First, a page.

TOKYO (Reuters) – Storm clouds hang over SoftBank Group Corp as it prepares to report third-quarter earnings on Tuesday, with the valuations of top portfolio companies slipping and heavyweights departing the Japanese technology conglomerate.
Major SoftBank assets that went public over the last year and are now trading below their listing price include ridehailing company Didi Global, e-commerce firm Coupang and used-car platform Auto1 Group.
In the quarter that ended Dec. 31, artificial intelligence firm SenseTime was a bright spot but others, such as Paytm parent One 97 Communications, have disappointed.
“The valuations they’ve made just haven’t held up,” said Redex Research analyst Kirk Boodry. “There’s a lot more scepticism.”
The new year has offered little respite to Chief Executive Masayoshi Son: January was a bruising month, as investors turned away from growth stocks promising future profits.
“This looks to be a far more critical time for SoftBank than in 2020, when some of its big bets like WeWork and Oyo had gone sour,” Asymmetric Advisors analyst Amir Anvarzadeh, who recommends shorting the firm, wrote in a note.
SoftBank is struggling to get investors to reevaluate its shares, which are down by about half since last year’s March highs. The group launched a 1 trillion yen ($8.7 billion) buyback in November.
“We aren’t convinced that anything other than drastic markdowns would allow markets to declare that the downside risk is all priced in,” LightStream Research analyst Mio Kato wrote in a note on the Smartkarma platform.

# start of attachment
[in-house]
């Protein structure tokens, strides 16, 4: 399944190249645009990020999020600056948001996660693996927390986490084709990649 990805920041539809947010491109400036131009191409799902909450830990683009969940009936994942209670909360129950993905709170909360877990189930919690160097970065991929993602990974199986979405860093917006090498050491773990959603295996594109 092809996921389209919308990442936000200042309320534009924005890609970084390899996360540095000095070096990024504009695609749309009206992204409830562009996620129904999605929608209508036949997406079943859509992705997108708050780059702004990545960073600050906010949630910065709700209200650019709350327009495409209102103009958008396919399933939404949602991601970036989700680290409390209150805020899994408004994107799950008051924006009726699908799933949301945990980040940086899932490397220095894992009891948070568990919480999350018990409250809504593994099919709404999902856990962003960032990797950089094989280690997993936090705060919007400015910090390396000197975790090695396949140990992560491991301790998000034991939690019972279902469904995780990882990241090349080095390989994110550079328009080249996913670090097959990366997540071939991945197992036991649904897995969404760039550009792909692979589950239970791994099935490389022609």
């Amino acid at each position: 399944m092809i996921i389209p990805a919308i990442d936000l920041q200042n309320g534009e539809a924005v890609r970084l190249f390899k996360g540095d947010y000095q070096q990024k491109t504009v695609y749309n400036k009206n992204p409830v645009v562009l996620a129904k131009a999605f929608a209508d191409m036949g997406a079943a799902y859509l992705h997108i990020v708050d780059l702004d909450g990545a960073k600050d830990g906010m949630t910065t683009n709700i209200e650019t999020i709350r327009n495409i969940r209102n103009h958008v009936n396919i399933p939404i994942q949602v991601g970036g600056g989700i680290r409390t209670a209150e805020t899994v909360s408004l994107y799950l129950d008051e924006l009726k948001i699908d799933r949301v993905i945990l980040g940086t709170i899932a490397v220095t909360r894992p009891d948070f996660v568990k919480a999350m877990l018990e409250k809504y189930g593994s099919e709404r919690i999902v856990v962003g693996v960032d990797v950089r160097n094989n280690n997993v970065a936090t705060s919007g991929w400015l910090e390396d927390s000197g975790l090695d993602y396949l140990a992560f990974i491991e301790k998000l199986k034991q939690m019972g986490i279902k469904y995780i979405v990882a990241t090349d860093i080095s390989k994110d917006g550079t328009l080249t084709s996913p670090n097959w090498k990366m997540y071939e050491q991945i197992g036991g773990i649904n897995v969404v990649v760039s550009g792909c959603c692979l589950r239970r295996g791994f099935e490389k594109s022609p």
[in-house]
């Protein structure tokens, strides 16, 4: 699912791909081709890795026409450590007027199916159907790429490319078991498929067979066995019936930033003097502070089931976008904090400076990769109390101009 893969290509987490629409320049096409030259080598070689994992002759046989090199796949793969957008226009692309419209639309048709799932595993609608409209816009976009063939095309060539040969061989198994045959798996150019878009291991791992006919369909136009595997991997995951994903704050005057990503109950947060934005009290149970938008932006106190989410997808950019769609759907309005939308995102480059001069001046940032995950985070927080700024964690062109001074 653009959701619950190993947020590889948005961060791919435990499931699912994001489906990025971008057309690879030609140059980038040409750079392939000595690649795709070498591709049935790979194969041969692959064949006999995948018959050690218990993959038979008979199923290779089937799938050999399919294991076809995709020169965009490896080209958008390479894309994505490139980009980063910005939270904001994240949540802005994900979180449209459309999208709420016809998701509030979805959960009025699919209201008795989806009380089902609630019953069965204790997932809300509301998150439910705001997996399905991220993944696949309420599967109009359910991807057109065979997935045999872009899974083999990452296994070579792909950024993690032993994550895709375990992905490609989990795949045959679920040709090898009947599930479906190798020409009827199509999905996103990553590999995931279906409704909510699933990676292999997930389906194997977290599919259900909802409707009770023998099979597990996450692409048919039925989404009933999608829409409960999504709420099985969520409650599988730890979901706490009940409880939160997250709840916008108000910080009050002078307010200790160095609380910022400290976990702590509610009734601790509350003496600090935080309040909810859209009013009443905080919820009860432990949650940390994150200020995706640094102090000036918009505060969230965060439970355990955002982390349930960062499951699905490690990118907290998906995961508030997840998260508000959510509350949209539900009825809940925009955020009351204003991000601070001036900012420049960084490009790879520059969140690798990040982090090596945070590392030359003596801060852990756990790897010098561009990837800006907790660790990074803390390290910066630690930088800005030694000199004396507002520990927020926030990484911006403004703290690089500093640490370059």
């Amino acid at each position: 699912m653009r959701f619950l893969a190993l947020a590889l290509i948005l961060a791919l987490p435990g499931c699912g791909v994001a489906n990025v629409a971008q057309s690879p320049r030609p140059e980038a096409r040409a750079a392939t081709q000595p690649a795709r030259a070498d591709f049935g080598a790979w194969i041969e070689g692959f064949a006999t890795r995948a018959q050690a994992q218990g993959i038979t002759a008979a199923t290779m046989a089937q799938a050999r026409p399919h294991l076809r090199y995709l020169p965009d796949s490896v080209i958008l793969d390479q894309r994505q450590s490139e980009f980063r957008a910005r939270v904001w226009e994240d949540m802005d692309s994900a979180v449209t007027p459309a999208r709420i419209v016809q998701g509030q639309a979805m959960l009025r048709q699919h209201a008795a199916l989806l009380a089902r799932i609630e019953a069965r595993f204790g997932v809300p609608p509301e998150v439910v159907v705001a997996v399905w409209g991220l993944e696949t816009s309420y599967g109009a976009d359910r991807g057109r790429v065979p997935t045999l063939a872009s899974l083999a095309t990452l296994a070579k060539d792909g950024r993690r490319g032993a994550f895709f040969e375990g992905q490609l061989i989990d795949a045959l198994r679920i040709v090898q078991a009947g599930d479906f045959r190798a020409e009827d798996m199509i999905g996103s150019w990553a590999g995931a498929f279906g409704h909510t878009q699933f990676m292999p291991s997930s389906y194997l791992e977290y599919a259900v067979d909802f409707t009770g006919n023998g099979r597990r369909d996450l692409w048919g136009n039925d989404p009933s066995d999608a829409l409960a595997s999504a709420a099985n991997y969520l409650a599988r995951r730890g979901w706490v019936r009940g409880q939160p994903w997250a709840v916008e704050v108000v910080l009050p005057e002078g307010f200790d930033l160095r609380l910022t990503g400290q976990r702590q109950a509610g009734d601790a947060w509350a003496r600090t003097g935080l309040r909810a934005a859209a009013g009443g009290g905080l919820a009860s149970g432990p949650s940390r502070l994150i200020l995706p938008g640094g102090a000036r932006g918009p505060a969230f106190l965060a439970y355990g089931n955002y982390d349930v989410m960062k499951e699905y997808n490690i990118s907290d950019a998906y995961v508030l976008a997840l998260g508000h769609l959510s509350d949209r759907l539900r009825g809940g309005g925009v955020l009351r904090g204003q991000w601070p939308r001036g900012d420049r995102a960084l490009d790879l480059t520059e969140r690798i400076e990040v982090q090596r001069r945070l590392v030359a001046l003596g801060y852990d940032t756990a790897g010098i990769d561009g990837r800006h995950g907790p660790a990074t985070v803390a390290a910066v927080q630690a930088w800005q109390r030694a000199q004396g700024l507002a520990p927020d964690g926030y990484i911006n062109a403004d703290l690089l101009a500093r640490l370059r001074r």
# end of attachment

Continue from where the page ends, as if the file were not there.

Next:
As the firm winds down its SB Northstar trading arm, it is funneling funds to its second Vision Fund, which has invested smaller sums than its first iteration in more than 150 startups.
One major reason for the group’s buyback last year was ongoing executive frustration at the size of the conglomerate discount, or the gap between the value of its assets and its share price.
The sale of chip designer Arm to Nvidia, which could have unlocked funds for further share repurchases, is widely expected to fall through because of regulatory hurdles. An initial public listing is seen as an alternative but analysts question the prospects for such a move.
“We are sceptical that an outright IPO of Arm will result in value creation for SBG shareholders,” Jefferies analyst Atul Goyal wrote in a note.
Other assets include stakes in e-commerce firm Alibaba, whose shares have slid drastically as China tech is hammered by regulatory action, and telco SoftBank Corp, which is trading below its listing price.
Top executives, including Chief Operating Officer Marcelo Claure, have moved to exit the company. The shift cements Vision Fund chief Rajeev Misra’s pivotal role as SoftBank prioritises investing through that unit.
(Reporting by Sam Nussey. Editing by Gerry Doyle)
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